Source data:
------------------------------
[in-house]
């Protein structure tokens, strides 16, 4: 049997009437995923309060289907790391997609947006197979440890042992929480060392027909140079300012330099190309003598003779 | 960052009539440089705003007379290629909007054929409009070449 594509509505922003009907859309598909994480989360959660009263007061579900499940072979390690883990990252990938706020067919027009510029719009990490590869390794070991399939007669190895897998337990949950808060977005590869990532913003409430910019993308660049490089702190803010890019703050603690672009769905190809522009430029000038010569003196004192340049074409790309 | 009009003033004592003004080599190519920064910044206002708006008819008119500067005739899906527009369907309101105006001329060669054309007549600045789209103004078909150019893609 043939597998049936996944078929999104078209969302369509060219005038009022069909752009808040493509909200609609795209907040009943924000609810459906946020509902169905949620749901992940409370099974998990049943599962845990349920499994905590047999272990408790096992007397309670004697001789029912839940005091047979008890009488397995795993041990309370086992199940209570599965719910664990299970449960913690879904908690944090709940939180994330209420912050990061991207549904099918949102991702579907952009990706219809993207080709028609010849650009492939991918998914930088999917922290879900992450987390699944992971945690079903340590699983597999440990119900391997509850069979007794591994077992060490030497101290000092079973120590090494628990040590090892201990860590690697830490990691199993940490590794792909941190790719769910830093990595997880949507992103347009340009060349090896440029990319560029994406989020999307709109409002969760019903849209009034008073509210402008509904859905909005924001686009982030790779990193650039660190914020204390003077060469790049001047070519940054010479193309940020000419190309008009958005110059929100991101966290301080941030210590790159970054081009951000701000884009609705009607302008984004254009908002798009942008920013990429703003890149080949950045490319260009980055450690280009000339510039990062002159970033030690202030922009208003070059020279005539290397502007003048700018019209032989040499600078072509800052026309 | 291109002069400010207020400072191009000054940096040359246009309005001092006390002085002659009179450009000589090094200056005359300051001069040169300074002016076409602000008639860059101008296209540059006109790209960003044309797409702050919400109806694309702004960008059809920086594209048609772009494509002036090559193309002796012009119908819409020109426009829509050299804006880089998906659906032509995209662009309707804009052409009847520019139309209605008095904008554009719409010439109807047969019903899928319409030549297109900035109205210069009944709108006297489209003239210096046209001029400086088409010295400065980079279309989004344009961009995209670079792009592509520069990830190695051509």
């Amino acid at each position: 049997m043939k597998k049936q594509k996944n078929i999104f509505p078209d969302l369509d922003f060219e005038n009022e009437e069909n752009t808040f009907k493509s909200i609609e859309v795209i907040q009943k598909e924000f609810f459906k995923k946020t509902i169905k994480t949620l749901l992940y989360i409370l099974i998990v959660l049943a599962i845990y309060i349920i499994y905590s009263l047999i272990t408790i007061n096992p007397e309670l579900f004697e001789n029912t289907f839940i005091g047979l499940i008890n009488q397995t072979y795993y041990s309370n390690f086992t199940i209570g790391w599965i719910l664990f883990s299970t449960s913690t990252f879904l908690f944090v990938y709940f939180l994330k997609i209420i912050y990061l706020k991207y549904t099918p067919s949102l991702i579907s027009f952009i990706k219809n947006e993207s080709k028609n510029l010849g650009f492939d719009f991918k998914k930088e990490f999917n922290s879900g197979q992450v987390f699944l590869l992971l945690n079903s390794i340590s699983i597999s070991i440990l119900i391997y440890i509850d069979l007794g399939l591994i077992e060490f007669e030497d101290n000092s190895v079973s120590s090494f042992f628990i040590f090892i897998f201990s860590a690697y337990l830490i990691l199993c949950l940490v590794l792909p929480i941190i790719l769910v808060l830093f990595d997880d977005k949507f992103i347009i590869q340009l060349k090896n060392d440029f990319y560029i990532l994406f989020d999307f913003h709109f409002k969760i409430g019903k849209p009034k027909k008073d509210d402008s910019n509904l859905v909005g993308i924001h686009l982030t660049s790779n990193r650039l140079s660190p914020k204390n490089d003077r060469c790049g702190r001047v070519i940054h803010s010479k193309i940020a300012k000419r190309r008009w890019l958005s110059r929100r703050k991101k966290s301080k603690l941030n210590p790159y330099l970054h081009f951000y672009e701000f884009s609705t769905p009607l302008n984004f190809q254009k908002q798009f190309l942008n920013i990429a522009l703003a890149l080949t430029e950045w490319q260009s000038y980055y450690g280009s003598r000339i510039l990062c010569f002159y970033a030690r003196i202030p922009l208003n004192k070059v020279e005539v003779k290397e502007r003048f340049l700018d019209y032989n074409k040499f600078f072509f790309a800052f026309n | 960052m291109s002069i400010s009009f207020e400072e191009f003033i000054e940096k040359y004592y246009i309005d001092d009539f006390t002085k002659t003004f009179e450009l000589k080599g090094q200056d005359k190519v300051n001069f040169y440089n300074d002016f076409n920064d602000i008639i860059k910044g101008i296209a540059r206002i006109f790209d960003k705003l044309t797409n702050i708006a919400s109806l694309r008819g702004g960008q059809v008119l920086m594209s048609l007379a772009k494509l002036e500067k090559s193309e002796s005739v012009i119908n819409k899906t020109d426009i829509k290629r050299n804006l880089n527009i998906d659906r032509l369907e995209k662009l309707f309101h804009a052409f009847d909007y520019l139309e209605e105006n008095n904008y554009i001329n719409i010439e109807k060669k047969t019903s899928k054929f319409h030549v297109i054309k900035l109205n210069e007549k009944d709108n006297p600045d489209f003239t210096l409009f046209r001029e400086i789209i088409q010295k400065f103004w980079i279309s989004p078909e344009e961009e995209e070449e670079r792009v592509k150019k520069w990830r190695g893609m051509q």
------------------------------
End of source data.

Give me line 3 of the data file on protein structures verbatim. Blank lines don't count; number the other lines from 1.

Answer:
């Amino acid at each position: 049997m043939k597998k049936q594509k996944n078929i999104f509505p078209d969302l369509d922003f060219e005038n009022e009437e069909n752009t808040f009907k493509s909200i609609e859309v795209i907040q009943k598909e924000f609810f459906k995923k946020t509902i169905k994480t949620l749901l992940y989360i409370l099974i998990v959660l049943a599962i845990y309060i349920i499994y905590s009263l047999i272990t408790i007061n096992p007397e309670l579900f004697e001789n029912t289907f839940i005091g047979l499940i008890n009488q397995t072979y795993y041990s309370n390690f086992t199940i209570g790391w599965i719910l664990f883990s299970t449960s913690t990252f879904l908690f944090v990938y709940f939180l994330k997609i209420i912050y990061l706020k991207y549904t099918p067919s949102l991702i579907s027009f952009i990706k219809n947006e993207s080709k028609n510029l010849g650009f492939d719009f991918k998914k930088e990490f999917n922290s879900g197979q992450v987390f699944l590869l992971l945690n079903s390794i340590s699983i597999s070991i440990l119900i391997y440890i509850d069979l007794g399939l591994i077992e060490f007669e030497d101290n000092s190895v079973s120590s090494f042992f628990i040590f090892i897998f201990s860590a690697y337990l830490i990691l199993c949950l940490v590794l792909p929480i941190i790719l769910v808060l830093f990595d997880d977005k949507f992103i347009i590869q340009l060349k090896n060392d440029f990319y560029i990532l994406f989020d999307f913003h709109f409002k969760i409430g019903k849209p009034k027909k008073d509210d402008s910019n509904l859905v909005g993308i924001h686009l982030t660049s790779n990193r650039l140079s660190p914020k204390n490089d003077r060469c790049g702190r001047v070519i940054h803010s010479k193309i940020a300012k000419r190309r008009w890019l958005s110059r929100r703050k991101k966290s301080k603690l941030n210590p790159y330099l970054h081009f951000y672009e701000f884009s609705t769905p009607l302008n984004f190809q254009k908002q798009f190309l942008n920013i990429a522009l703003a890149l080949t430029e950045w490319q260009s000038y980055y450690g280009s003598r000339i510039l990062c010569f002159y970033a030690r003196i202030p922009l208003n004192k070059v020279e005539v003779k290397e502007r003048f340049l700018d019209y032989n074409k040499f600078f072509f790309a800052f026309n | 960052m291109s002069i400010s009009f207020e400072e191009f003033i000054e940096k040359y004592y246009i309005d001092d009539f006390t002085k002659t003004f009179e450009l000589k080599g090094q200056d005359k190519v300051n001069f040169y440089n300074d002016f076409n920064d602000i008639i860059k910044g101008i296209a540059r206002i006109f790209d960003k705003l044309t797409n702050i708006a919400s109806l694309r008819g702004g960008q059809v008119l920086m594209s048609l007379a772009k494509l002036e500067k090559s193309e002796s005739v012009i119908n819409k899906t020109d426009i829509k290629r050299n804006l880089n527009i998906d659906r032509l369907e995209k662009l309707f309101h804009a052409f009847d909007y520019l139309e209605e105006n008095n904008y554009i001329n719409i010439e109807k060669k047969t019903s899928k054929f319409h030549v297109i054309k900035l109205n210069e007549k009944d709108n006297p600045d489209f003239t210096l409009f046209r001029e400086i789209i088409q010295k400065f103004w980079i279309s989004p078909e344009e961009e995209e070449e670079r792009v592509k150019k520069w990830r190695g893609m051509q």